PASS on the full cut!
It’s practically become a mantra in Australia. The question now is, will Malcolm Turnbull summon the CEOs of Coles and Woolies to appear before parliament for failing to “pass on the full cut” of lower petrol prices?
According to the consumer watchdog, service stations are gouging record margins from motorists despite petrol prices in Australia sitting at their lowest level in 14 years.
The Australian Competition and Consumer Commission’s latest report on the petroleum industry has found average petrol prices in 2015-16 were at their lowest levels since 2002.
At the same time, gross retail margins increased to their highest levels ever, indicating the full benefits of lower international oil prices are not being passed on to consumers.
In 2015-16, the average price for petrol in the five largest cities was 121.7 cents per litre, while gross retail margins averaged 11.2 cents per litre in the same period — the highest since the ACCC began monitoring prices in 2002.
“We remain concerned about the petroleum industry’s high gross retail margins, which indicate motorists are not reaping the full benefits of lower international crude oil and refined petrol prices,” ACCC chairman Rod Sims said in a statement.
“Bowser prices for motorists last year were the lowest they’ve been on average for 14 years, but this report suggests that in order for there to be more competitive pressure on retailers, consumers need to shop around and reward those offering the best-priced fuel.”
Mr Sims said increased transparency through real-time petrol price monitoring apps such as MotorMouth, which launched in May, put pressure on retailers to offer competitive prices.
“Some motorists have been quick to take advantage of these petrol price apps and are already using them to ensure they are getting the best price when they fill up,” he said.
“We encourage people who are concerned about petrol prices to take advantage of these apps. Motorists have the ability to drive competition in the fuel sector literally in their hands.”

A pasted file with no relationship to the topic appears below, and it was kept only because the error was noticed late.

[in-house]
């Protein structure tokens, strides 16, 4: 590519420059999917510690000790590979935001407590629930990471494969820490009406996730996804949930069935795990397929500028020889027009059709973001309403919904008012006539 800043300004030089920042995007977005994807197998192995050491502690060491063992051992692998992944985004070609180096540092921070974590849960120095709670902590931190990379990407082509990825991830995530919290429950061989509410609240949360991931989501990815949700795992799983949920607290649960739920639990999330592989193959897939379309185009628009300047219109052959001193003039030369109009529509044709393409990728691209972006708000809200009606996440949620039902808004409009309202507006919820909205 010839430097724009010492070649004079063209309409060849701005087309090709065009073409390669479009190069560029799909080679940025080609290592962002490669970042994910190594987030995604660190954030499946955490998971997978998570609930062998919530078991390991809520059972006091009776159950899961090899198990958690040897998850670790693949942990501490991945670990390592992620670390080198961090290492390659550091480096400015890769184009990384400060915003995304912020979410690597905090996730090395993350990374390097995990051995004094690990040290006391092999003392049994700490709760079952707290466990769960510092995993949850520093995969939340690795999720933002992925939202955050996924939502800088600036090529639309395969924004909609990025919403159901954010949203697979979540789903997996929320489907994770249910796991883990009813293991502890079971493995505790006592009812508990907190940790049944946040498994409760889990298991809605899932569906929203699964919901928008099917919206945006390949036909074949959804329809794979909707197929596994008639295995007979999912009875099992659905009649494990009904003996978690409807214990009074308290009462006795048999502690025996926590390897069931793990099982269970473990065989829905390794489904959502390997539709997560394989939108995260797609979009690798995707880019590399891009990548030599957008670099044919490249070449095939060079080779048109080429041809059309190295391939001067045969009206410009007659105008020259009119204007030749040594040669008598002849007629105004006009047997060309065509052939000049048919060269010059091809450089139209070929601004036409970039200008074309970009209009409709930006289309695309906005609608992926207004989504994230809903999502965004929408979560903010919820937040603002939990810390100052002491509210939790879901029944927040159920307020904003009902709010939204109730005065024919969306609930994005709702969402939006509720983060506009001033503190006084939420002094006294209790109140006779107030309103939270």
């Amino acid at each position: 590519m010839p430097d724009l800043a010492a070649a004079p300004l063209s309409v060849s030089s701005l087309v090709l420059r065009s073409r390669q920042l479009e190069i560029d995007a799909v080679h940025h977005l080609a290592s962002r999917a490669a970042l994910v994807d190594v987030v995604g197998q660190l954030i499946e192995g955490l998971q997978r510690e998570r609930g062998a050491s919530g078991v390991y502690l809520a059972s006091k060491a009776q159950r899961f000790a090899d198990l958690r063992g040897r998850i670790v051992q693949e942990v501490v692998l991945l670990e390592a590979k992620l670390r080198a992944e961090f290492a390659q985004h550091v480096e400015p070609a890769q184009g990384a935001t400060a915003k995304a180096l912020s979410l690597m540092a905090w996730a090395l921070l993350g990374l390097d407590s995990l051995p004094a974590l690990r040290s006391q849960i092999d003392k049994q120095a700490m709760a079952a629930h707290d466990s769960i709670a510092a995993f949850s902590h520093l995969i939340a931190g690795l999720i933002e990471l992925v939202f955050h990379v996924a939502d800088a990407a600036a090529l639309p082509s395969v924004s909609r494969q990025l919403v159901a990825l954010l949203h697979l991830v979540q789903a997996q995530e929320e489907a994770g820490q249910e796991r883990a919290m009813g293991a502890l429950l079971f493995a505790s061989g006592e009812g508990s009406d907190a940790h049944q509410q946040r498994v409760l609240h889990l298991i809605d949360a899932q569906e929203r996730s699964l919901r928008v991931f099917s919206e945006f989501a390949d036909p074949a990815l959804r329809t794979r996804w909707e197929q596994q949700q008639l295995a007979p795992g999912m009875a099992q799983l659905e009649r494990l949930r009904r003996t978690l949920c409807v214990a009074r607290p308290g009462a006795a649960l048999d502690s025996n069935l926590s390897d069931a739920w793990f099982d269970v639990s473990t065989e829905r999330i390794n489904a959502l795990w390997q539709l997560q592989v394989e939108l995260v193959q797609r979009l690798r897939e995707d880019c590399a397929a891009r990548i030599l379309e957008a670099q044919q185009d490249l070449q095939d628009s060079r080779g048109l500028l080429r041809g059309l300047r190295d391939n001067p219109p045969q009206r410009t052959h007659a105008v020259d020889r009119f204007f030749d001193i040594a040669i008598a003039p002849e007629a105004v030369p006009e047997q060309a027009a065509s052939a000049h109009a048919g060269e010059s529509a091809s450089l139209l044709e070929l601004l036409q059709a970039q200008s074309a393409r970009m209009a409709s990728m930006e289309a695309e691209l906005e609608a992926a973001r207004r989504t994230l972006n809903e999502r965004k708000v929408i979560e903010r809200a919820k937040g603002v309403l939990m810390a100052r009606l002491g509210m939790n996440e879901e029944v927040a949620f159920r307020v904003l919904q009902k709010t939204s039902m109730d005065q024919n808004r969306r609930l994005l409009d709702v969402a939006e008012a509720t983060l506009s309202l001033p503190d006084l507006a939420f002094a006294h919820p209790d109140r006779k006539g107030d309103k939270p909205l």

NRMA spokesman Peter Khoury said the report showed prices “could have and should have been lower” in 2015-16, but the “hidden message” of the report was the gap between the independents and the majors.
“What the numbers don’t tell you is yes, retail margins are the highest on record, but those profits aren’t equally shared,” he said.
“Coles- and Woolworths-aligned retailers are consistently the most expensive, their profit margins are exorbitantly high, whereas by contrast the independents are the cheapest and their margins are much narrower.”
Mr Khoury said the major petrol retailers were “less concerned about competing” and more concerned about volume, whereas the independents “have the only option available which is to compete on price”.
“With every price cycle in the capital cities it’s consistently the independents who fall first and fall the hardest and are the last to put their prices back up,” he said.
2015-16 AVERAGE PETROL PRICES PER LITRE
• Sydney 120.8c
• Melbourne 120.8c
• Brisbane 124.7c
• Adelaide 120.3c
• Perth 122.0c
• Canberra 126.9c
• Hobart 130.2c
• Darwin 124.4c
Source: ACCC and Online